Statehouse override procedure faces constitutional scrutiny

The N.C. General Assembly convenes tonight for the third week of its 2012 short session. Last week saw some remarkably disparate actions from both inside and outside the Statehouse, having to do with current and past legislation. Notably, one of items added by the leadership to this week’s agenda — a veto override attempt to repeal the Racial Justice Act (SB 9) — is now involved in what may prove to be a landmark lawsuit regarding gubernatorial vetoes.

The lawsuit was filed by the N.C. Association of Educators. It involves “parking” (removing from the agenda) vetoed bills until — ostensibly — legislative leadership perceives the required override vote can be mustered. The suit was filed in reaction to a veto override vote taken post-midnight in one of the special legislative sessions earlier this year. That action directly affected the NCAE because it banned dues checkoffs for the organization from the paychecks of school employees. The bill (SB 727), introduced April 11, 2011, was originally approved and forwarded to Gov. Bev Perdue on June 9, 2011. Perdue vetoed the bill on June 18, 2011.

The Senate then voted to override the veto, which requires a three-fifths majority approval, on June 18, 2011, and it was then placed on the House calendar for July 25. But due to the parking system of holding a vetoed bill until a vote favorable to the leadership is assured, the override vote did not take place until that post-midnight session on January 5, 2012. That late-night session itself remains a source of contention, since it was convened immediately following a legislative session called by the governor solely for the sole purpose of considering her veto of SB 9. The Senate voted to override that veto, but the House — without the necessary number of votes present — referred it to the Judiciary Committee. Now, over five months later, it has been placed on the calendar again.

The NCAE’s lawsuit involves the larger question of the efficacy of parking such bills. As the Charlotte Observer reports, the suit is built on constitutional grounds that “the legislature wasn’t properly in session, that the bill was retaliatory and that the General Assembly had failed to take an override vote promptly after the veto.” The challenge contends that a prompt vote is necessary because the state Constitution says once the governor has issued a veto, the General Assembly must “proceed to reconsider” the bill. The Observer’s news article further notes that former N.C. Chief Justice Robert Orr, known to be a conservative constitutional scholar, agreed to take the NCAE’s case — adding to the potential significance of the constitutional argument. Now supporting briefs have been filed by the N.C. Police Benevolent Association and by the League of Women Voters of North Carolina — the latter a nonpartisan organization that pushed for the constitutional amendment that gave veto power to North Carolina governors in 1996.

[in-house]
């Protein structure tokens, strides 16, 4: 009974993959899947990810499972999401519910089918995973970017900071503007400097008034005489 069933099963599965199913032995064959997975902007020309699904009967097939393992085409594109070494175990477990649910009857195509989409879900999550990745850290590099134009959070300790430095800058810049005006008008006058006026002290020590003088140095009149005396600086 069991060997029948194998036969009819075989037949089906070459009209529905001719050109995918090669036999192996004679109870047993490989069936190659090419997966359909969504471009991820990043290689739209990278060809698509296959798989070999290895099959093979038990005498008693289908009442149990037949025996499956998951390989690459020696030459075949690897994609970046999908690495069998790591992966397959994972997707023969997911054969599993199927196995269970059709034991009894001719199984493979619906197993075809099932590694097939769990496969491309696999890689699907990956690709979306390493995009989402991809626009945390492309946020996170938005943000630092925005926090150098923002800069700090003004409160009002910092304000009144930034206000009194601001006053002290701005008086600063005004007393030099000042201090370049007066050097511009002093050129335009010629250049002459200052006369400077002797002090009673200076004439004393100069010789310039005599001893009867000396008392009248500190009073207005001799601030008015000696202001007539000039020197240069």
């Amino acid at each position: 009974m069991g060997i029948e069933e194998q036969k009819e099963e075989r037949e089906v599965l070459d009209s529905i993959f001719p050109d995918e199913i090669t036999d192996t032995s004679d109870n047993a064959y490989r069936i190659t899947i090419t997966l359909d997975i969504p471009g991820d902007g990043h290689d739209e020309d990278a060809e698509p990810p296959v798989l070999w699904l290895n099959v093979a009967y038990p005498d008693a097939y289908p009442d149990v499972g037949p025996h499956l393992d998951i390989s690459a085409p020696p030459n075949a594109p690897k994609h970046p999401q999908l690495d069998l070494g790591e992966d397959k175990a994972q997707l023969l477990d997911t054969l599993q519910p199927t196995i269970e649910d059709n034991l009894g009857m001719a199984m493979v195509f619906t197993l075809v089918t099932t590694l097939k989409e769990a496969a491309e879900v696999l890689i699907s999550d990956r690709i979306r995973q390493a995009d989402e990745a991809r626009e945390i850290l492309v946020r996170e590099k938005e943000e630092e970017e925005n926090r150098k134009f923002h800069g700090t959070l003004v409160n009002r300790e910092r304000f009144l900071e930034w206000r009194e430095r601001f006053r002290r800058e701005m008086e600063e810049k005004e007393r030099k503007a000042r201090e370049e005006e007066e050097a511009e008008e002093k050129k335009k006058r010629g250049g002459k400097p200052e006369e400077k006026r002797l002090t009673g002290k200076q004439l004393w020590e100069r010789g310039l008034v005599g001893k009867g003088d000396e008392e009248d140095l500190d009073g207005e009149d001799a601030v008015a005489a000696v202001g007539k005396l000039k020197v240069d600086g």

As the court action plays out (a recent ruling in the Wake County Superior Court stopped the checkoff bill from taking effect), other high-profile holdovers from the 2011 legislative session include requiring photo ID to vote (HB 351), and making hydraulic fracturing (“fracking”) legal in the state (SB 709). (See “Legislature’s Back, Still Carrying Some Old Baggage,” May 15).

Meanwhile, other action among the sizeable number of new bills introduced last week (primarily resulting from interim committee work) included two potentially signature local-control bills to cap the number of charter schools and establish charter-school standards on a county basis (introduced on behalf of Durham County); an Asheville/Woodfin boundary adjustment sponsored by all three Buncombe County representatives; and a bill providing for interconnection of public water systems, sponsored by WNC representatives Tim Moffitt (Buncombe County) and Chuck McGrady (Henderson County). For details on those and others, click on the bill numbers below.

by Nelda Holder, associate editor

HB 1152 Cap on Charter Schools/ Durham County
HB 1153 Standards on Charter Schools/Durham County
HB 1166 Temporarily Raise Income Tax on Millionaires Kever co-sponsor
HB 1178 Western Carolina/University Participant Program Haire, West primary
HB 1184 Clarify Underground Injection Ban
HB 1185 Fracking Contracts/Against Public Policy (Faison primary; Hall, Luebke co-sponsor)
HB 1186 Restore Budget Cuts/Add Temp. Sales Tax (Faison/Hall primary)
HB 1187 NC Toxic-Free Kids Act McGrady/Fisher primary; Keever co- sponsor
HB 1192 Amend Castle Doctrine/Repeal Stand Ground
HB 1201 Citizens United Response Rapp, Keever primary
HB 1217 Asheville/Woodfin Boundary AdjustHB 100ments Fisher/Moffitt/Keever primary 5/30

SB 231 Interconnection of Public Water Systems
SB 795 (Committee Substitute) Excellent Public Schools Act
Apodaca/Berger primary; Jim Davis, Ralph Hise co-sponsors


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